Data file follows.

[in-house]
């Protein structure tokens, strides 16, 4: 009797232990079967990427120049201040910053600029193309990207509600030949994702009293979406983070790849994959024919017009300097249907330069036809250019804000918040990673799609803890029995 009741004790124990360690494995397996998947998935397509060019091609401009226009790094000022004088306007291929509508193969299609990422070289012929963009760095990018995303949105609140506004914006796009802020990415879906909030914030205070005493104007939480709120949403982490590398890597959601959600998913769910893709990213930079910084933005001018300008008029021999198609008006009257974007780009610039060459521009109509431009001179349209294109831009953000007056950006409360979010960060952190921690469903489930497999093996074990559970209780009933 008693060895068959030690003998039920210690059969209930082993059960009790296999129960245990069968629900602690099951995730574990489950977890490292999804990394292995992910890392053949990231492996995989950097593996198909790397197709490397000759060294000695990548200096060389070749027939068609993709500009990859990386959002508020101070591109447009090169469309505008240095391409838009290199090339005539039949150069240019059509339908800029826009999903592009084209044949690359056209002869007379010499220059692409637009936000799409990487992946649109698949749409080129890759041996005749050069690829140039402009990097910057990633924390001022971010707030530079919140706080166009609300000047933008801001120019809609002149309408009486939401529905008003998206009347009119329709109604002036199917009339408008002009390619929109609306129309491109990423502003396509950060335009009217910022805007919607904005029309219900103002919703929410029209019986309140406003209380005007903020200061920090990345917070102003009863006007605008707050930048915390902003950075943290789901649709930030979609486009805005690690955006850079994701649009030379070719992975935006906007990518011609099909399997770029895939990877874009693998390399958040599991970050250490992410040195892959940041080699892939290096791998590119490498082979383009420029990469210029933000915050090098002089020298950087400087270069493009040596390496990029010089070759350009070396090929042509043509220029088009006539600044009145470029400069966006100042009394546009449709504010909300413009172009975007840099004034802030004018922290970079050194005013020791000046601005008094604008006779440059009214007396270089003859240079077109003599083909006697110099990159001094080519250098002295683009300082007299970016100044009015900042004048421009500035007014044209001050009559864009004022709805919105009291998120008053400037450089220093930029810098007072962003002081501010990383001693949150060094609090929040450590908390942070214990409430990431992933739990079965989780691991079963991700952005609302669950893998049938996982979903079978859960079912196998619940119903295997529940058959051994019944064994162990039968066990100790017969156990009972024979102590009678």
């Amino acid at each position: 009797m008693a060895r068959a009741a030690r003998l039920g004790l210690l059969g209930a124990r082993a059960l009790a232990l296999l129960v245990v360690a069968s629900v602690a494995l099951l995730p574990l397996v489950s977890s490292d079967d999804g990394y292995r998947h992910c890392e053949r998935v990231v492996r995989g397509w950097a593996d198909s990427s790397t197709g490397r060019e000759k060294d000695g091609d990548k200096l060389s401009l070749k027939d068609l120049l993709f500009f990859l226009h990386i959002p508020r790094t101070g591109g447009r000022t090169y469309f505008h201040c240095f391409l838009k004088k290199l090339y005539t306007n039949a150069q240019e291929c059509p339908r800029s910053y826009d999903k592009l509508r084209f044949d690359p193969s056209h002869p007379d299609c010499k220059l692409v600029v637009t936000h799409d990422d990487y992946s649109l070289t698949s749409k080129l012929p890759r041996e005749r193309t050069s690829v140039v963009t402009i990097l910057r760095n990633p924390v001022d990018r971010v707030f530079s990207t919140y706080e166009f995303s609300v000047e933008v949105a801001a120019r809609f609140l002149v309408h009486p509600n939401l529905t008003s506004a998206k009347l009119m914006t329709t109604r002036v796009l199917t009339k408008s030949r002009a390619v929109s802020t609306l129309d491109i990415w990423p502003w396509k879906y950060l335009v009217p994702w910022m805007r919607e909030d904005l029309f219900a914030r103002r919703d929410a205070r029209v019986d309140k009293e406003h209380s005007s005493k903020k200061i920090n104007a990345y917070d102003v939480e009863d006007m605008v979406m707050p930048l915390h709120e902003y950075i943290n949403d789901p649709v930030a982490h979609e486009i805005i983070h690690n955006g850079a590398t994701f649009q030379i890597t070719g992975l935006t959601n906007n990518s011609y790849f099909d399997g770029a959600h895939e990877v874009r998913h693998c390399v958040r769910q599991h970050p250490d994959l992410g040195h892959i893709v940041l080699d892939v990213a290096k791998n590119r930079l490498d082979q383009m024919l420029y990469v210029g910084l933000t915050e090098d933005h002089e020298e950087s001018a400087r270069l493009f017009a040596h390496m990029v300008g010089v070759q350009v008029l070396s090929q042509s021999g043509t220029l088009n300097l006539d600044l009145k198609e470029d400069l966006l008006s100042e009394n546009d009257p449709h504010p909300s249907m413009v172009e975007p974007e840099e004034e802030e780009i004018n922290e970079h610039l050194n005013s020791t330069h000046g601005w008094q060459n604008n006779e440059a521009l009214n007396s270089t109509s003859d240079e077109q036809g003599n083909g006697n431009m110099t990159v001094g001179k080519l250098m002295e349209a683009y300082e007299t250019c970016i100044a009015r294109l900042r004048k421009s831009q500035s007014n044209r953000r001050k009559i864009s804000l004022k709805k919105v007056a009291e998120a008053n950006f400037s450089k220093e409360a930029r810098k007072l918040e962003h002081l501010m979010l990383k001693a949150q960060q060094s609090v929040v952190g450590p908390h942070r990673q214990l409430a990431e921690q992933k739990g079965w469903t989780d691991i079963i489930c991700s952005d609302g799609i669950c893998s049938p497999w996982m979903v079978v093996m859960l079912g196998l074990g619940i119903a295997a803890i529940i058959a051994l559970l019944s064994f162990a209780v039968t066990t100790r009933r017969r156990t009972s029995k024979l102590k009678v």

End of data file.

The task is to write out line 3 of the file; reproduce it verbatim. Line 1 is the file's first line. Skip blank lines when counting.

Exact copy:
């Amino acid at each position: 009797m008693a060895r068959a009741a030690r003998l039920g004790l210690l059969g209930a124990r082993a059960l009790a232990l296999l129960v245990v360690a069968s629900v602690a494995l099951l995730p574990l397996v489950s977890s490292d079967d999804g990394y292995r998947h992910c890392e053949r998935v990231v492996r995989g397509w950097a593996d198909s990427s790397t197709g490397r060019e000759k060294d000695g091609d990548k200096l060389s401009l070749k027939d068609l120049l993709f500009f990859l226009h990386i959002p508020r790094t101070g591109g447009r000022t090169y469309f505008h201040c240095f391409l838009k004088k290199l090339y005539t306007n039949a150069q240019e291929c059509p339908r800029s910053y826009d999903k592009l509508r084209f044949d690359p193969s056209h002869p007379d299609c010499k220059l692409v600029v637009t936000h799409d990422d990487y992946s649109l070289t698949s749409k080129l012929p890759r041996e005749r193309t050069s690829v140039v963009t402009i990097l910057r760095n990633p924390v001022d990018r971010v707030f530079s990207t919140y706080e166009f995303s609300v000047e933008v949105a801001a120019r809609f609140l002149v309408h009486p509600n939401l529905t008003s506004a998206k009347l009119m914006t329709t109604r002036v796009l199917t009339k408008s030949r002009a390619v929109s802020t609306l129309d491109i990415w990423p502003w396509k879906y950060l335009v009217p994702w910022m805007r919607e909030d904005l029309f219900a914030r103002r919703d929410a205070r029209v019986d309140k009293e406003h209380s005007s005493k903020k200061i920090n104007a990345y917070d102003v939480e009863d006007m605008v979406m707050p930048l915390h709120e902003y950075i943290n949403d789901p649709v930030a982490h979609e486009i805005i983070h690690n955006g850079a590398t994701f649009q030379i890597t070719g992975l935006t959601n906007n990518s011609y790849f099909d399997g770029a959600h895939e990877v874009r998913h693998c390399v958040r769910q599991h970050p250490d994959l992410g040195h892959i893709v940041l080699d892939v990213a290096k791998n590119r930079l490498d082979q383009m024919l420029y990469v210029g910084l933000t915050e090098d933005h002089e020298e950087s001018a400087r270069l493009f017009a040596h390496m990029v300008g010089v070759q350009v008029l070396s090929q042509s021999g043509t220029l088009n300097l006539d600044l009145k198609e470029d400069l966006l008006s100042e009394n546009d009257p449709h504010p909300s249907m413009v172009e975007p974007e840099e004034e802030e780009i004018n922290e970079h610039l050194n005013s020791t330069h000046g601005w008094q060459n604008n006779e440059a521009l009214n007396s270089t109509s003859d240079e077109q036809g003599n083909g006697n431009m110099t990159v001094g001179k080519l250098m002295e349209a683009y300082e007299t250019c970016i100044a009015r294109l900042r004048k421009s831009q500035s007014n044209r953000r001050k009559i864009s804000l004022k709805k919105v007056a009291e998120a008053n950006f400037s450089k220093e409360a930029r810098k007072l918040e962003h002081l501010m979010l990383k001693a949150q960060q060094s609090v929040v952190g450590p908390h942070r990673q214990l409430a990431e921690q992933k739990g079965w469903t989780d691991i079963i489930c991700s952005d609302g799609i669950c893998s049938p497999w996982m979903v079978v093996m859960l079912g196998l074990g619940i119903a295997a803890i529940i058959a051994l559970l019944s064994f162990a209780v039968t066990t100790r009933r017969r156990t009972s029995k024979l102590k009678v």